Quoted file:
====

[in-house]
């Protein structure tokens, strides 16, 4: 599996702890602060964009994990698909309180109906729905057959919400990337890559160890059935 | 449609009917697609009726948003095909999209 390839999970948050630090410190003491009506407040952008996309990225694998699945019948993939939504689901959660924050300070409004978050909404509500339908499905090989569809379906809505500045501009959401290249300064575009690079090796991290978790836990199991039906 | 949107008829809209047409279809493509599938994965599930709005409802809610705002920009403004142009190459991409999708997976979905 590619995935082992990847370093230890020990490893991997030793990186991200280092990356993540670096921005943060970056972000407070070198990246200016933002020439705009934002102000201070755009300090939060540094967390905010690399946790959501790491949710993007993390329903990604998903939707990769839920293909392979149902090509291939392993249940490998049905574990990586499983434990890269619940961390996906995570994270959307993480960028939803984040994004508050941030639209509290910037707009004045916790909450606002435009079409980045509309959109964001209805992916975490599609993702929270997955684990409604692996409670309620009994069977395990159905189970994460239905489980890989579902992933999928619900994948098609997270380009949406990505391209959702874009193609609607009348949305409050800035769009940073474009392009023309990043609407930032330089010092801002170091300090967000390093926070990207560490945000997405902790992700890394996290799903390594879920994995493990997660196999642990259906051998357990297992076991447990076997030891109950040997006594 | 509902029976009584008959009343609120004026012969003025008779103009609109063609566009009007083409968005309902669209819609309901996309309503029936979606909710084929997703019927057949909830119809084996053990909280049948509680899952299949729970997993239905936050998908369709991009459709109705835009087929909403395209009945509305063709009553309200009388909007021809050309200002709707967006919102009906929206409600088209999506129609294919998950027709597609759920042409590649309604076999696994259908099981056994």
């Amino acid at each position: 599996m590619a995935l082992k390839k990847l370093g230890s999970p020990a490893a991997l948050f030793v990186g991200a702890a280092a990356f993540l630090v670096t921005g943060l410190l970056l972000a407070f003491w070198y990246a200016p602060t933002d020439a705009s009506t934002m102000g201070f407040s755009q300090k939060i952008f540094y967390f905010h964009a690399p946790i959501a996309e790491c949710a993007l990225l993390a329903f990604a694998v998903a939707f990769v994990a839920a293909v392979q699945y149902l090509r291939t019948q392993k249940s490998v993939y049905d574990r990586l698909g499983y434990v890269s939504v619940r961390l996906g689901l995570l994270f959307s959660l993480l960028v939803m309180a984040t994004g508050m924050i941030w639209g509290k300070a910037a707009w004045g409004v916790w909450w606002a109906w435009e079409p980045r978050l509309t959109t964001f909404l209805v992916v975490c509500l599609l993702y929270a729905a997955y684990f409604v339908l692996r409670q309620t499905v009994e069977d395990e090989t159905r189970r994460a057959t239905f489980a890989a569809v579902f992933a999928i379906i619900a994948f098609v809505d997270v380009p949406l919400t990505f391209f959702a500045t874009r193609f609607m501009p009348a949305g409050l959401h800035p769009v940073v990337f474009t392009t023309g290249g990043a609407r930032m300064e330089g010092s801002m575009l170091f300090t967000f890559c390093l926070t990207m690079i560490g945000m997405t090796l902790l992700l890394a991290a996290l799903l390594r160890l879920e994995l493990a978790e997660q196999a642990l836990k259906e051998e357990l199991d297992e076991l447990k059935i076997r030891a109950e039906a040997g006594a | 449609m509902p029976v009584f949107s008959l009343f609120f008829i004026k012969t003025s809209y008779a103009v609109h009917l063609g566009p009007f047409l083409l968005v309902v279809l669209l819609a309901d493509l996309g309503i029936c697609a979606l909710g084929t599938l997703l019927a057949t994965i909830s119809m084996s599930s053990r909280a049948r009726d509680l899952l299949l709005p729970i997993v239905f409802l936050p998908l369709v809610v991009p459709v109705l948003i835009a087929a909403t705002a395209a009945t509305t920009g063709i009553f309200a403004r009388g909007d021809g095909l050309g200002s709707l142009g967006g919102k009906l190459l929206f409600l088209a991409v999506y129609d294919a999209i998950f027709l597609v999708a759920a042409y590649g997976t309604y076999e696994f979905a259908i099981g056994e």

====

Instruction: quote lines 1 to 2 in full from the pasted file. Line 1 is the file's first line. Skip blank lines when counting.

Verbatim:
[in-house]
């Protein structure tokens, strides 16, 4: 599996702890602060964009994990698909309180109906729905057959919400990337890559160890059935 | 449609009917697609009726948003095909999209 390839999970948050630090410190003491009506407040952008996309990225694998699945019948993939939504689901959660924050300070409004978050909404509500339908499905090989569809379906809505500045501009959401290249300064575009690079090796991290978790836990199991039906 | 949107008829809209047409279809493509599938994965599930709005409802809610705002920009403004142009190459991409999708997976979905 590619995935082992990847370093230890020990490893991997030793990186991200280092990356993540670096921005943060970056972000407070070198990246200016933002020439705009934002102000201070755009300090939060540094967390905010690399946790959501790491949710993007993390329903990604998903939707990769839920293909392979149902090509291939392993249940490998049905574990990586499983434990890269619940961390996906995570994270959307993480960028939803984040994004508050941030639209509290910037707009004045916790909450606002435009079409980045509309959109964001209805992916975490599609993702929270997955684990409604692996409670309620009994069977395990159905189970994460239905489980890989579902992933999928619900994948098609997270380009949406990505391209959702874009193609609607009348949305409050800035769009940073474009392009023309990043609407930032330089010092801002170091300090967000390093926070990207560490945000997405902790992700890394996290799903390594879920994995493990997660196999642990259906051998357990297992076991447990076997030891109950040997006594 | 509902029976009584008959009343609120004026012969003025008779103009609109063609566009009007083409968005309902669209819609309901996309309503029936979606909710084929997703019927057949909830119809084996053990909280049948509680899952299949729970997993239905936050998908369709991009459709109705835009087929909403395209009945509305063709009553309200009388909007021809050309200002709707967006919102009906929206409600088209999506129609294919998950027709597609759920042409590649309604076999696994259908099981056994």